• Don’t sell a product.
  • Invite workshop attendees to evaluate your workshop via the conference survey.
  • At the conclusion of your workshop, clean up your materials, reset the room to its original condition, and move any lingering conversations outside of the room. You must return the room to its original setup, including chair arrangements.

Designing and Presenting Your Workshop

Enhance your presentation and engage your audience with these tips:

  • Design an interactive workshop with plenty of time for discussion and engagement with attendees.
  • Ensure your presentation matches your abstract in the conference program.
  • 10-20-30 PowerPoint Rule: Follow this rule from Guy Kawasaki, “… a PowerPoint presentation should have 10 slides, last no more than 20 minutes, and contain no font smaller than 30 points.” Use a good balance of images and text.
  • Remember this is a global conference, so attendees from other countries and educational systems may not be familiar with terms and references you take for granted.
  • Seek out “critical friends”—experienced colleagues and presenters—for honest advice while planning and rehearsing your workshop. This is especially true for those who present infrequently.
  • Leverage and share expertise in educating boys. Make sure you talk about how the activity or program is attuned to boys’ learning, motivation, engagement, and achievement. Your insights and reflections prove so valuable!
  • Challenge your audience with new ideas and discussion. Make them think and take new ideas or strategies back to their schools.
  • Whenever possible, provide evidence to support the success of the program or activity you are discussing. As an organization we model the principles of “reflective practice” and action research, so workshops should model these, too. Evidence can take a variety of forms: quantitative, qualitative, formal, and informal. “What would evidence look like?” could also prompt a robust discussion. Reveal your ideas and thoughts about how you might continue to improve the practice and invite reflection.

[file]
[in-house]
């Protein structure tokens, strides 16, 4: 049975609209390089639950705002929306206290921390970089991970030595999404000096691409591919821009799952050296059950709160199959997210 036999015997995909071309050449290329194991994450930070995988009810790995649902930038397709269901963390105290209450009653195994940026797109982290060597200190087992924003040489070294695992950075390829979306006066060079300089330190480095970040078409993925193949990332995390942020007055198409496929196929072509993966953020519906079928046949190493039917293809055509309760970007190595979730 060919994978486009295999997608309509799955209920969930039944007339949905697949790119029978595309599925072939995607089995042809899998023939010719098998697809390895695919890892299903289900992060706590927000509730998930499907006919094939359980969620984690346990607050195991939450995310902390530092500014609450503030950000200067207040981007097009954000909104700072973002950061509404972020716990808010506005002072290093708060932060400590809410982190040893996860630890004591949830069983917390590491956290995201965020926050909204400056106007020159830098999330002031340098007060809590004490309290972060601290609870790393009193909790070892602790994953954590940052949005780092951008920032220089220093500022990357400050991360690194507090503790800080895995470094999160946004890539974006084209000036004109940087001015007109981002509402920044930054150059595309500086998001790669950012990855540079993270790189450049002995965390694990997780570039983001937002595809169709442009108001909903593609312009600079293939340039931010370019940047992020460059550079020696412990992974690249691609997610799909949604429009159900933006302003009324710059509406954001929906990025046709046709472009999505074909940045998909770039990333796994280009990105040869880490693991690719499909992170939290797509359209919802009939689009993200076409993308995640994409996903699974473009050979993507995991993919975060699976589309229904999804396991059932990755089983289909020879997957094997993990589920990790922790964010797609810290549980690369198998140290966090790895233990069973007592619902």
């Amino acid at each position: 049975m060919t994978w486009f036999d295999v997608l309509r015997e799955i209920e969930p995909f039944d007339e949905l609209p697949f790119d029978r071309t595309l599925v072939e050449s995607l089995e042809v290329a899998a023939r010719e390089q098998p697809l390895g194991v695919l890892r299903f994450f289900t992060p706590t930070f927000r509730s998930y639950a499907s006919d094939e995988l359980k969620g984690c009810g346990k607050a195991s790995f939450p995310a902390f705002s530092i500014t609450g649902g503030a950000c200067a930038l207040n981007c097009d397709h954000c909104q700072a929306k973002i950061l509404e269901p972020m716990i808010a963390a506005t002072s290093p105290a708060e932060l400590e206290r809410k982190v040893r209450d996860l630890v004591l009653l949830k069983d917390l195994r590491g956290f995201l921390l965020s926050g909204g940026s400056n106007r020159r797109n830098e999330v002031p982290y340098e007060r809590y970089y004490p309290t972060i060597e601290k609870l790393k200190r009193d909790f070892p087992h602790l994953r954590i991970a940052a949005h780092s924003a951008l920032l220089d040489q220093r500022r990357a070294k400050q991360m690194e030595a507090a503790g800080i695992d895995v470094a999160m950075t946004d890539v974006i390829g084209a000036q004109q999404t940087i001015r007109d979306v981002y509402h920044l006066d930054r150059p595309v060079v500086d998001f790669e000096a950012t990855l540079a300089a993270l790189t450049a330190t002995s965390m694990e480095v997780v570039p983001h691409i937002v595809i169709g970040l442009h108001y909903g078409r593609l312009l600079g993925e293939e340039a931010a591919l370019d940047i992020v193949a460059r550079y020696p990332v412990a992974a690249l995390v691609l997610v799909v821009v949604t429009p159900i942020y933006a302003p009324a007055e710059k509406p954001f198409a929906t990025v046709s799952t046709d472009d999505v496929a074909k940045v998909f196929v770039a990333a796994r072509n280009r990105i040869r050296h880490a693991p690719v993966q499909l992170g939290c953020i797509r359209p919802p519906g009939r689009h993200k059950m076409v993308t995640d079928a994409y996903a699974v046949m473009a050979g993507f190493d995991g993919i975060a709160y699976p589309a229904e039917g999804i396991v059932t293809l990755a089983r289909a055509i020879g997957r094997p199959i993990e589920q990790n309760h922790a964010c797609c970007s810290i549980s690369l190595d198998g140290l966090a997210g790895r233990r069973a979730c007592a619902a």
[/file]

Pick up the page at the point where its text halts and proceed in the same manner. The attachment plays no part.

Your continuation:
• Construct a “running sheet”—time allocated to the sections of your workshop—to ensure smooth pacing. Practice the running sheet, keeping in mind that you will need to improvise. Some presenters ask a friend to serve as “timekeeper” during the workshop.
  • Keep your workshop energetic and lively and “mix it up” as much as possible with various activities, sharp transitions, and delivery methods.
  • Remember this is important professional development for attendees. Would you want to attend this workshop or recommend to your staff?
  • Opportunity to discuss, probe, and exchange is essential for workshops. Even if your workshop is a more traditional, direct presentation, provide ample time for discussion during the workshop and especially at the end.
  • Manage discussion effectively. Give as many attendees as you can an opportunity to participate, while keeping an eye on your running sheet. Be prepared to ask questions to spark discussion and to direct the flow of discussion. If you use small-group discussion in the workshop, be clear and crisp in your instructions.
  • Leave time at the end to summarize what you have presented, reflect on ideas discussed, and thank attendees for their attention and contribution. Let them know how they can contact you.